Each character has something to offer. The basic premise is the bachelor party, with Douglas' successful businessman and De Niro's bathrobe wearing recluse not speaking, Morgan's stroke-endangered grandfather sneaking out to Vegas from the watchful eye of his son, and Kline's hip and knee replacement wise cracker with a weekend 'pass' from his wife, along with a card, condom and Viagra. A recipe for comedy, if not disaster. Extra bits such as them being mistaken for 4 heads of drugs cartels, a small cameo from 50 cent and the occasional reference to some of their older films are all welcome, and the plot ticks along nicely.
There are no surprises, it's all a bit of fun, and the mild attempt at genuine romance is probably a bit out of place, but it's nice to see these four actors on screen. They were commonplace in my youth and I've enjoyed seeing them again. They clearly had fun filming this, the acting is decent even if they don't seem to be making much of an effort, and I wouldn't be surprised if we see a sequel of some sort at some point. It's basically a geriatric and dumbed down version of The Hangover, and well worth a watch, even if it is nothing special.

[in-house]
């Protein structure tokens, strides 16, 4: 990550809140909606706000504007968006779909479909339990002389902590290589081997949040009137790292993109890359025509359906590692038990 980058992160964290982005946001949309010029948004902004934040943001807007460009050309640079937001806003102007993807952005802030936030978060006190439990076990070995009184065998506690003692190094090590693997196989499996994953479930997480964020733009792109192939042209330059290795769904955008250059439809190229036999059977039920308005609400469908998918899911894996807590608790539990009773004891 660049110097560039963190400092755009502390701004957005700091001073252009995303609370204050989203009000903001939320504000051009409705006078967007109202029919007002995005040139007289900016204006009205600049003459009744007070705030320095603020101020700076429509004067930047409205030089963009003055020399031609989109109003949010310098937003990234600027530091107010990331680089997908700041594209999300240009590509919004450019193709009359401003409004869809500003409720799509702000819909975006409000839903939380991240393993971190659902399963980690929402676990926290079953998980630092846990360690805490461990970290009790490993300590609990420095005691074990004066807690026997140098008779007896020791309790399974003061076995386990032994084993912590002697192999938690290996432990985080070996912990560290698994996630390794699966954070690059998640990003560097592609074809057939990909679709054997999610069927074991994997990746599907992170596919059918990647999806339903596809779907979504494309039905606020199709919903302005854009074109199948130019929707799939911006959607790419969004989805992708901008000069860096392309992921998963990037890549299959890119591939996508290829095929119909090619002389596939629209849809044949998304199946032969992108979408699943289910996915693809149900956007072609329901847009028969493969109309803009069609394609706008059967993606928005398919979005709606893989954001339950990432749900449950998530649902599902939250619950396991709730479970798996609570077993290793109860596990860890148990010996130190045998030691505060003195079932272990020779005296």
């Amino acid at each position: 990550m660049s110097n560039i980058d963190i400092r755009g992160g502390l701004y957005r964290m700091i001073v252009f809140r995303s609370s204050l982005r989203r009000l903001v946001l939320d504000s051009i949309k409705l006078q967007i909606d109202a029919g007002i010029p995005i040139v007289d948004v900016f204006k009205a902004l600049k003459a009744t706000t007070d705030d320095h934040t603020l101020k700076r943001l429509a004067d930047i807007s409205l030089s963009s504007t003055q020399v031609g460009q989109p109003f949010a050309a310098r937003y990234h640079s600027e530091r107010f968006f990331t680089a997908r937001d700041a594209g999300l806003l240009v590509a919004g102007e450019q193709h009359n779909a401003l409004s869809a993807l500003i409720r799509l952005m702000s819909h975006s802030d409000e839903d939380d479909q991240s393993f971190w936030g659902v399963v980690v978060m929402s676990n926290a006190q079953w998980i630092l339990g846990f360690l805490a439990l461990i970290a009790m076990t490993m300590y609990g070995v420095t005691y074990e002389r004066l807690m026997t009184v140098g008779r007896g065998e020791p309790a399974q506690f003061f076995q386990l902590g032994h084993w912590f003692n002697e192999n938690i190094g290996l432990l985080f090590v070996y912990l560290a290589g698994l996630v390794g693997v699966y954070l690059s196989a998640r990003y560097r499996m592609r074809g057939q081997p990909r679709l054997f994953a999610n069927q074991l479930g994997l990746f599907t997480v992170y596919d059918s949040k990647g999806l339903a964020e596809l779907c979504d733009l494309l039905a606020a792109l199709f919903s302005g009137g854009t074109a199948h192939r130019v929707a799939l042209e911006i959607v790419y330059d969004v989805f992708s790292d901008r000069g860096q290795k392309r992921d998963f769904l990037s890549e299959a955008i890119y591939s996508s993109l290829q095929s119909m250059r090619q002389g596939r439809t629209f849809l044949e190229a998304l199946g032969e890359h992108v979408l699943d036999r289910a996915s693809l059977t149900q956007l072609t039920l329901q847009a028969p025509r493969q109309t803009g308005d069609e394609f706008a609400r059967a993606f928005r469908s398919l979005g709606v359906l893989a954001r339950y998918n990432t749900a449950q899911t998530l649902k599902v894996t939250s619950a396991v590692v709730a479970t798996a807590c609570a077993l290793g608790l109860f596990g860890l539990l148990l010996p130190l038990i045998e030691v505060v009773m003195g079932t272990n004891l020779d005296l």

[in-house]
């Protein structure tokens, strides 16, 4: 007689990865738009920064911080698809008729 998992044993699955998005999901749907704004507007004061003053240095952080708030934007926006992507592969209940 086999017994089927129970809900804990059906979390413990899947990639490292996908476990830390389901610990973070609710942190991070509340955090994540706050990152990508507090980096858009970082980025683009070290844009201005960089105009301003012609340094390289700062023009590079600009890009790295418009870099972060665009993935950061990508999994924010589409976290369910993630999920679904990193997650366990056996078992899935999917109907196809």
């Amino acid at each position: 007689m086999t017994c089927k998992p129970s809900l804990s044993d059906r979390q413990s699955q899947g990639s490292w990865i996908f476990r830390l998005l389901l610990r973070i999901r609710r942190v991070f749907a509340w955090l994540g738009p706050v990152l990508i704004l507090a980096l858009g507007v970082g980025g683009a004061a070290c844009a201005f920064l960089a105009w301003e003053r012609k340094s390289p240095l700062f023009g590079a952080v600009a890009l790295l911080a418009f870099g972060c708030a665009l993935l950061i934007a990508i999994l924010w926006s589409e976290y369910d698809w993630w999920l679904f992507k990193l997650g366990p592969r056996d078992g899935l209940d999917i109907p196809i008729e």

The gruff tones of Gerard Butler come full force with terrorists in this full on action thriller. Butler plays a former Secret Service agent who has been sidelined to a Treasury desk job after a disastrous event, but when the White House comes under attack and the President is taken hostage, he kickstarts back into attack mode and tries to save the day.